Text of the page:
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Dec 4, 2007 07:56 PM

Name this candy: apricot paste with pistachios

The one item that my grandmother wants for Christmas is some sort of candy that she described as "apricot paste with pistachios cut up in little squares". I am pretty sure this exists (as odd as it sounds) because I have very vague childhood memories of her eating this candy. Can anyone tell me what this is called and where I can buy it?

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  1. What's your grandmother's ethic background, that might be a clue.

      1. re: Humbucker

        yes, cotlets and then there are also applets. dusted w/ powdered sugar i believe, they are available in many stores as well, especially this time of the year. possibly target or trader joe's

        1. re: Humbucker

          Thanks for the link. I just got to look at the website now. I never realized they had all the other goodies besides Aplet and Cotlets...nor did I know the founders were Armenian immigrants who created candies from their childhood using fruits of the new world. Under Fruit Delights they had some selections that I've never tasted while in Washington States:

          "..Old-Fashioned LocoumĀ® Gift Boxes - Our fresh-tasting version of a Near-East delicacy with flavors right out of the Arabian Nights! Includes Cinnamon & Walnut, Orange Blossom & Almond, Rose & Pistachio, and Lemon...."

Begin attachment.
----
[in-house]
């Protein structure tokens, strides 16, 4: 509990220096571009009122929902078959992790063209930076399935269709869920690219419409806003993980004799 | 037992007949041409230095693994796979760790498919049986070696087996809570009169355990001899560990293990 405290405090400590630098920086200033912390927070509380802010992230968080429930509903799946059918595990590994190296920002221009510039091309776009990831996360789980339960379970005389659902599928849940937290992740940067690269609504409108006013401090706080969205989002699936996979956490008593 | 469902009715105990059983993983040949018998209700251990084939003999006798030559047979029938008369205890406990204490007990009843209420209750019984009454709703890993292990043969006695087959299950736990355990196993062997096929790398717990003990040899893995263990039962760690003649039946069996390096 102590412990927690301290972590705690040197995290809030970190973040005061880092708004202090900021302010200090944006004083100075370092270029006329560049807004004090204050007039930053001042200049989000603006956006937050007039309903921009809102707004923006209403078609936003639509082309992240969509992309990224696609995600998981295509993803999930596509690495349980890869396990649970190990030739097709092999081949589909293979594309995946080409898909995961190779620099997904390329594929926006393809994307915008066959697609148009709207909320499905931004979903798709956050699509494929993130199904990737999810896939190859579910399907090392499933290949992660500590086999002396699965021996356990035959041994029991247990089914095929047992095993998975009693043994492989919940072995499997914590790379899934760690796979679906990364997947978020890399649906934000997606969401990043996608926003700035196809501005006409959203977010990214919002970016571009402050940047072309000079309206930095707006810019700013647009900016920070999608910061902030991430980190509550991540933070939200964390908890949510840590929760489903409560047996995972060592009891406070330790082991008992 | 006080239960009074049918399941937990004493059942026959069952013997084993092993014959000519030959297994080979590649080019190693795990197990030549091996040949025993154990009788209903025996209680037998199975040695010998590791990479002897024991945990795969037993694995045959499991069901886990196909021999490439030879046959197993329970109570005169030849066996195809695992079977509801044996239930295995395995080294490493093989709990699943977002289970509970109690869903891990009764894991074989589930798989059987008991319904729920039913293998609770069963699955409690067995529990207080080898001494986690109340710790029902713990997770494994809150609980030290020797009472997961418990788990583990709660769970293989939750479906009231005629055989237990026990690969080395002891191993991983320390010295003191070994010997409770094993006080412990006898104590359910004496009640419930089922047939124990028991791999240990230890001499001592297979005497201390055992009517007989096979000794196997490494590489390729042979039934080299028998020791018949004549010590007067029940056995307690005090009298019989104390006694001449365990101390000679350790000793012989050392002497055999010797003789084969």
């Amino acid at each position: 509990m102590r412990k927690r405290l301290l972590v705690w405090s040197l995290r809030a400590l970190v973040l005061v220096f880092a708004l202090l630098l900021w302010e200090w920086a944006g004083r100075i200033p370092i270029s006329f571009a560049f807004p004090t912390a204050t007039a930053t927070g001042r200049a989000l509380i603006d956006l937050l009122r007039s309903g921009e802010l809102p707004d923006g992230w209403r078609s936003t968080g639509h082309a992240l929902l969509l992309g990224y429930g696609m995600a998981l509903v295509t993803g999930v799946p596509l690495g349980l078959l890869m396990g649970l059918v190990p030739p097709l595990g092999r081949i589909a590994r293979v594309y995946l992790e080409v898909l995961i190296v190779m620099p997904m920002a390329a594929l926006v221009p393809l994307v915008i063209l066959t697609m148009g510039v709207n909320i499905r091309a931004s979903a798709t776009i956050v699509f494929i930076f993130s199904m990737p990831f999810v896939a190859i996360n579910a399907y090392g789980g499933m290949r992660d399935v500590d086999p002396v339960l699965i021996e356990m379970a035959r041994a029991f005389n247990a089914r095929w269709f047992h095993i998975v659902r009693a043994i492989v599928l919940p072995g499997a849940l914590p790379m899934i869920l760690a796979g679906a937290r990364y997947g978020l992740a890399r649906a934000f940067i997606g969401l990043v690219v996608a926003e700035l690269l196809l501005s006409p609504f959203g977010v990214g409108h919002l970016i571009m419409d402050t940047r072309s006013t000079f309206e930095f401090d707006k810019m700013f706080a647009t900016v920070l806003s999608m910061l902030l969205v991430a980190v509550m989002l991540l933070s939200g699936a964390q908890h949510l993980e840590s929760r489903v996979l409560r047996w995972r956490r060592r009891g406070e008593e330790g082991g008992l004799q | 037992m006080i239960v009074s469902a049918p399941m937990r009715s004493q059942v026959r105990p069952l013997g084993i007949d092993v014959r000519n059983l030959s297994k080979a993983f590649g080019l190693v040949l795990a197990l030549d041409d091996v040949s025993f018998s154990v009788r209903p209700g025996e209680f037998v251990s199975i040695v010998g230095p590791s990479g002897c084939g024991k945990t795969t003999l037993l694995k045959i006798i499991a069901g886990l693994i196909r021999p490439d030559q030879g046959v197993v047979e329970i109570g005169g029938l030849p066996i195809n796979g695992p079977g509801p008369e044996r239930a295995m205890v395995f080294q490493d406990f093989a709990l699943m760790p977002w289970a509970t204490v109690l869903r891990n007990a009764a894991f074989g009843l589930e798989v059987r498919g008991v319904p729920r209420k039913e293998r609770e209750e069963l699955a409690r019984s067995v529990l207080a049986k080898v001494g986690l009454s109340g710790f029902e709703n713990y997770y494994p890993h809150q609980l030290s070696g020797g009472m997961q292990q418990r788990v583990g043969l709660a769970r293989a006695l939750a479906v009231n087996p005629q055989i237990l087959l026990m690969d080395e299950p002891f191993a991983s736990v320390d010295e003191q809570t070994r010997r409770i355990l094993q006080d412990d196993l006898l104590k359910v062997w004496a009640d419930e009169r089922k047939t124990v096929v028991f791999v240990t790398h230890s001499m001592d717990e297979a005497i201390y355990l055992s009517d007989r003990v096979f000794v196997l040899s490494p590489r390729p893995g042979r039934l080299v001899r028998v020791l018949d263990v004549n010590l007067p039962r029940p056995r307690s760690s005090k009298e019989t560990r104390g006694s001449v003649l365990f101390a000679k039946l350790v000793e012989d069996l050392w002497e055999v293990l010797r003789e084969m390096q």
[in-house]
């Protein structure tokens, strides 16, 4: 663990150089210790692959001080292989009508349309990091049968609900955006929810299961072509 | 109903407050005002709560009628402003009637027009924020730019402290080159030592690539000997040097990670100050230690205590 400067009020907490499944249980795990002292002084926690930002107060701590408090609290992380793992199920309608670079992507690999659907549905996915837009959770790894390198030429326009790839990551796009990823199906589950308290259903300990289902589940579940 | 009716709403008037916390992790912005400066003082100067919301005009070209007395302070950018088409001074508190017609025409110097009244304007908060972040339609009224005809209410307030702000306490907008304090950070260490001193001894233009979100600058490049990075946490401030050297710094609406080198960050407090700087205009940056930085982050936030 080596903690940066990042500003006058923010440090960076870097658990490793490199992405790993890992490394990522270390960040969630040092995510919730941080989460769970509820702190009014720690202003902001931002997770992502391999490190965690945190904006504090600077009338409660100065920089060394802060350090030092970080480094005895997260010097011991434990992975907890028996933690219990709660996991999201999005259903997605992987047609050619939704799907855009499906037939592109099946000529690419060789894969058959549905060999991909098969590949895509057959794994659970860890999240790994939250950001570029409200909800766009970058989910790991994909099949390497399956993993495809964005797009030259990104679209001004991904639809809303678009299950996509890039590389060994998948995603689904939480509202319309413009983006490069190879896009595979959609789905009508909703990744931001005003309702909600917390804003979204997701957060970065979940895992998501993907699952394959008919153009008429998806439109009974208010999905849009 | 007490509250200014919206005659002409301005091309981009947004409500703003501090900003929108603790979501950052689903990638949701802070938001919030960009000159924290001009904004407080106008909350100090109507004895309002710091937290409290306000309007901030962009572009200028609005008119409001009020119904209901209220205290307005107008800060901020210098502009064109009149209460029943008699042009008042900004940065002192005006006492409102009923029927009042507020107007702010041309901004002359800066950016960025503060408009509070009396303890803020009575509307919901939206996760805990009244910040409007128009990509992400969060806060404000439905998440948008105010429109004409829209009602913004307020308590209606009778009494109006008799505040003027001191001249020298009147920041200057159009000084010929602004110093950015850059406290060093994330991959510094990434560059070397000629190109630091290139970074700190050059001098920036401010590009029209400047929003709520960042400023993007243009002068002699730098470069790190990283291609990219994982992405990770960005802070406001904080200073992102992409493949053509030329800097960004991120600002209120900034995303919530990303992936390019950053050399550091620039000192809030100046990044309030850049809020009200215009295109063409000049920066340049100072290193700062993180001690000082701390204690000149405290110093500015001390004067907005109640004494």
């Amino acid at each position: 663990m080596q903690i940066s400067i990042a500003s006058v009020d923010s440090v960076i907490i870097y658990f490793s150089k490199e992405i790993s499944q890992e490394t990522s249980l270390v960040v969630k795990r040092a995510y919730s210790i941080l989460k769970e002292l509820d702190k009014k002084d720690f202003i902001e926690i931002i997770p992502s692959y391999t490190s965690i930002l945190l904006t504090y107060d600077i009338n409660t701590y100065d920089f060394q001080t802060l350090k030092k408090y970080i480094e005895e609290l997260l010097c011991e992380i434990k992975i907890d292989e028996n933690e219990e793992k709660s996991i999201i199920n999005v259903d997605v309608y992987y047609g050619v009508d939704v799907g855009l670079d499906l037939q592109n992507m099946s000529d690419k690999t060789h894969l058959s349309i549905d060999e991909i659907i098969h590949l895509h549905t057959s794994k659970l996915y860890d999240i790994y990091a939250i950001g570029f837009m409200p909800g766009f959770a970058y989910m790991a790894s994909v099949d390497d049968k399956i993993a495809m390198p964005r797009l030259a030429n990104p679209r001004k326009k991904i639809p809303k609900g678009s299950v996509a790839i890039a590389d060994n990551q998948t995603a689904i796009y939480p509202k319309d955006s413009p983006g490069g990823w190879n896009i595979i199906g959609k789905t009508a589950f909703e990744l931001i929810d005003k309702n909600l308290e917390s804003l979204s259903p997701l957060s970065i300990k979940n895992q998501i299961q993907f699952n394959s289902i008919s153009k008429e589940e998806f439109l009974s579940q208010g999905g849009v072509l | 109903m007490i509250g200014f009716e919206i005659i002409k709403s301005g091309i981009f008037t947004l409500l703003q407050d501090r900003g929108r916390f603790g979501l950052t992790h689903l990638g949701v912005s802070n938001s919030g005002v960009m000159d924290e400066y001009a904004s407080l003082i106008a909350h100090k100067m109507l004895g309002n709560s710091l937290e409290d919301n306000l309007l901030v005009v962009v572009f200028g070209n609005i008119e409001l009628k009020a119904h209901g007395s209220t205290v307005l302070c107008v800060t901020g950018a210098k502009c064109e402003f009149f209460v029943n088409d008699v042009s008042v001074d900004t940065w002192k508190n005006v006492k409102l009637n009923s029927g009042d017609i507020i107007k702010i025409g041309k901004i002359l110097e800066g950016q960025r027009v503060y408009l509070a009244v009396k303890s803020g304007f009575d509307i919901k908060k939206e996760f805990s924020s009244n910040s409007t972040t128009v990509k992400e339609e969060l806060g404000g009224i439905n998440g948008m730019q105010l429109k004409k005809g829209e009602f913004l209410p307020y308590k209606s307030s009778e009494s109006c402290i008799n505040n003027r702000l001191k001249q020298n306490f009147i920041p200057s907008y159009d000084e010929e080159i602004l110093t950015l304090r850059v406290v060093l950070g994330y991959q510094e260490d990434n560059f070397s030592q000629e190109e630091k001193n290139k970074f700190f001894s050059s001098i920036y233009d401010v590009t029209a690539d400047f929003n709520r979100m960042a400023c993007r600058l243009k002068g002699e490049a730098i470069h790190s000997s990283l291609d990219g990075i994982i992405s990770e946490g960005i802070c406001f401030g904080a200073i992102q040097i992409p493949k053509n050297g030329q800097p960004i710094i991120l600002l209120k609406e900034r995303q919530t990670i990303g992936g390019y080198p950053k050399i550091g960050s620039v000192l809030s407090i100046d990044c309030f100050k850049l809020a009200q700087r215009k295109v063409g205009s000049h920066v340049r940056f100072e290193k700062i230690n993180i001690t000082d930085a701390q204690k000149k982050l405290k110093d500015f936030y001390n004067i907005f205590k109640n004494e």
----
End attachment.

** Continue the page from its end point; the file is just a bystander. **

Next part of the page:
Now I want to order some, too.

        2. Applets and cotlets...I see them most when growing up in the Northwest.
          Aren't they also called Turkish Delights? Especially if she mentions pistachio nuts?
          In the Northwest it is more often with walnuts, if I remembered correctly.

          1 Reply
          1. re: HLing

            I always knew these as Turkish Delights. I can't think of a time when I've ever seen anything called "cotlets."

          2. This candy is common in Greece and is called loukoumi (aka Turkish delight). The applets and cotlets are ok by not as good as authentic.

            1. Thank you all - I am almost positive that Aplets or Cotlets is the candy that she is referring to. I vaguely remember that they were dusted in powdered sugar and the picture on the website looks right.